It’s snowing outside and LeDroit Park is more beautiful than ever.
Uprising Muffins on 7th Street closed early.
LeDroit Park residents woke up this morning to find four to six inches of snow on the ground. Please be kind to your neighbors and shovel your sidewalks.
Next month DC law will change to require homeowners to shovel their adjacent sidewalks within eight daylight hours after snowfall ceases.
Photo: Snowfall from the storm that buried the region in December 2009.
The trees at the LeDroit Park gate are budding and will soon bloom. It seems like only yesterday we were shoveling mountains of snow. In case you forgot all about that, here’s a cool video account of our recently departed winter:
After big snowstorms, the melting snow swells the Potomac and Anacostia for days. The good news is that in older parts of Washington, including LeDroit Park, the heaps of gray slush— snow mixed with car grease, road salt, and road sand— will not be dumped straight into the rivers as it will be in the rest of the Washington area as the City Paper reports.
In older parts of the city built before 1900 (see the map), our sewers and our storm drains are the same system, meaning that the water leaving your sink joins up with the same water running into the street grates. Only older cities have this combined system; the rest of the the Washington area, including newer parts of the District, have separate pipes for sewage and for storm water.
This combined system is usually considered an environmental problem, since occasional heavy rainfalls inundate the combined system, forcing it to eject both storm water and raw sewage into the rivers and Rock Creek for a few hours through 53 outfall points.
However, with melting snow, the system is reversed into an environmental virtue, since the melting slush—salt, sand, grease, and all— are filtered with household waste at the Blue Plains treatment plant at the southern end of the District.
Let’s call this the combined system paradox: an environmental threat to the city’s waterways in the spring and summer becomes an environmental steward when winter snows melt.
We wrote earlier about the mountains of snow that plows had piled up in LeDroit Park. Much of the city of Washington had become like the state of Washington, with snow-capped mounds visible from every window.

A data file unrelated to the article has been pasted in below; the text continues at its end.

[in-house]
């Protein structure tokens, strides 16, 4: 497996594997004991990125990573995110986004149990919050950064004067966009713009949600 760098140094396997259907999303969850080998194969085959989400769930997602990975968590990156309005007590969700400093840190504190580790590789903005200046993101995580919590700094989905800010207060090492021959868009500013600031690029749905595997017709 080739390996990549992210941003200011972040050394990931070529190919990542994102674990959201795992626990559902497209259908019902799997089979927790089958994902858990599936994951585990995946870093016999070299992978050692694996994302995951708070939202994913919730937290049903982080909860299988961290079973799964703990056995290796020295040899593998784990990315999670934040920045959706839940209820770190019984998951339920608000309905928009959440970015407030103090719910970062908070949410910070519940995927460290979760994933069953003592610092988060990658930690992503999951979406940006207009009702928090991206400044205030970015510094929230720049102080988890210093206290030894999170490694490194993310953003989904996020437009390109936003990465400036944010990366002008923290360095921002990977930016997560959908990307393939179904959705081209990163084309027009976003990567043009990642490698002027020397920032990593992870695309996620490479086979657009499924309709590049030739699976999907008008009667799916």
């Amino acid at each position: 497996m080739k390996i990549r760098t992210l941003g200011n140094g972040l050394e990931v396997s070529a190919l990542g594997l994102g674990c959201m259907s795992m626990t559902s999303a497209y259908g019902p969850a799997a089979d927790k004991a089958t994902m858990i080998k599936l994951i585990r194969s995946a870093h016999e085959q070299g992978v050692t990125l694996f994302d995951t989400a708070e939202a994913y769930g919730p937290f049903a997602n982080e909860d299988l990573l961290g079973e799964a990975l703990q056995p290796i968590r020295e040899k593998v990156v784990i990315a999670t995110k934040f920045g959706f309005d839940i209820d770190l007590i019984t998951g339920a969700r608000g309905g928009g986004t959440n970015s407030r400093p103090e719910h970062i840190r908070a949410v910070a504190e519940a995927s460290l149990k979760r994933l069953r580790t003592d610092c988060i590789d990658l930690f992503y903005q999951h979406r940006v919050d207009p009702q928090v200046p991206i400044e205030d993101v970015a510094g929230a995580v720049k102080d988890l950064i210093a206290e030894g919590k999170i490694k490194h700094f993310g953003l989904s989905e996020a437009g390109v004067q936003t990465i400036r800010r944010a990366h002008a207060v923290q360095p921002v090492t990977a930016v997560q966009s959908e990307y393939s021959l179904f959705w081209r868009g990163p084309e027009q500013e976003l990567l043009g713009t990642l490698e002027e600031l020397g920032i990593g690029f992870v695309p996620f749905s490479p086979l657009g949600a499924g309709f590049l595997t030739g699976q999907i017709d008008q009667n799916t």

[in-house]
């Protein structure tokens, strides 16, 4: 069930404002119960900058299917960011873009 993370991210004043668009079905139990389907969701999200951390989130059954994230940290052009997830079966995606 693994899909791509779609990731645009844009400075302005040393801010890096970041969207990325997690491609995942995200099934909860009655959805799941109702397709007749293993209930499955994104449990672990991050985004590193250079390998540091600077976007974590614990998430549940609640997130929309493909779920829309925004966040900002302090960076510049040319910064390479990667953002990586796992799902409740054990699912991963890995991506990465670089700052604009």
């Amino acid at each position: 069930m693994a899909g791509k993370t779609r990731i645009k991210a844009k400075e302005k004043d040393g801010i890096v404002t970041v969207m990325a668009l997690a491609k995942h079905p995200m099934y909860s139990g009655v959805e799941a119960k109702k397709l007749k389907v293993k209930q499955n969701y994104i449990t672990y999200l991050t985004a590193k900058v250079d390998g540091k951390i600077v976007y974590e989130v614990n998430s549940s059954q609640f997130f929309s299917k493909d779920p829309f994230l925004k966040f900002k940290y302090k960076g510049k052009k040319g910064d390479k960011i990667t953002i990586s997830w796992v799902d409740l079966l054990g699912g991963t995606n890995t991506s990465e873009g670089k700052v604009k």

Welcome back east. We caught glimpses of bobcats and dumptrucks hauling away the snow mounds to lands far, far away.
Unlike Metro, Howard University Hospital must stay open no matter the weather. As such the groundskeepers are quick to remove snow the moment the first flake hits the ground. The employee parking garage on the block bounded by Fourth Street, V Street, Fifth Street, and Oakdale Place also needs its top level cleared of snow. But where does the snow from the top level go? Well, over the edge it seems.
Due to the overwhelming amount of snow that has worn down the city’s plows, the District has contracted with a Massachusetts company to help dig us out. This morning we spotted part of the Bay State crew and its heavy construction equipment clearing Fifth and U Streets here in LeDroit Park. The ferocious looking machines are scraping the streets down to the pavement and amassing snow mountains that will take weeks to melt.
The District government uses GPS to track its plows and publishes the location data for the public to see. Enter in your address or an intersection and watch an animated history of plowing over the past few days near you.
Please recall that under District law, property owners should have cleared their sidewalks by now. It’s certainly no fun, but it helps life return to normalcy.
The record snow that accumulated this weekend brought us out to snowball fights and sledding in Meridian Hill Park. With few stores open and few roads passable, Saturday was a true holiday in the old-fashioned sense.
Howard University Hospital’s groundskeeper was out in heartbeat clearing the hospital’s sidewalks while contractors cleared the hospital’s parking lot. Pretty impressive!
Neighbors dug their cars out of snow and the usually busy Florida Avenue carried more pedestrians then automobiles. The District government sent numerous plows along U Street and Florida Avenue, largely neglecting (understandably) the quiet streets of LeDroit Park.
You didn’t need a 4×4 to get around this weather. These two girls found that a daddy-powered sled was the most convenient form of transportation.
In Dupont Circle, hundreds of people gathered for a snowball fight. We caught the end of it:
Is a white Hummer camouflaged when it’s in the snow? These snowballers were able to spot and pelt it.
This Suburban sped away as soon as the light turned green.
For cars in LeDroit Park, Fourth and Fifth Streets are passable, but the east-west streets are better left to the four-wheel-drives.
More snow is expected Tuesday night and during the day on Wednesday. Were Pres. William McKinley still alive today, he would not only argue the merits of a gold standard with Rep. Ron Paul, but would also scoff at this relative “dusting”. Though we’ve recorded 45 inches so far this winter, the winter of 1898-99, during McKinley’s administration, set the city’s record, dumping a total of 54.4 inches on the capital!
If you’re tired of the snow, be glad you don’t live in Québec City, which suffers 124 inches of snow each winter… on average!
Exactly nine months from now the maternity wards will be full, but if you’re looking for other fun today without consequences later, you might consider sledding and lobbing snowballs at your fellow citizens.
The steps at Meridian Hill Park make for excellent sledding (pictured above). The park will also host a snowball fight at 2 pm. Alternatively, there is a snowball fight scheduled for 2 pm at Dupont Circle. Please leave your city-issued guns at home.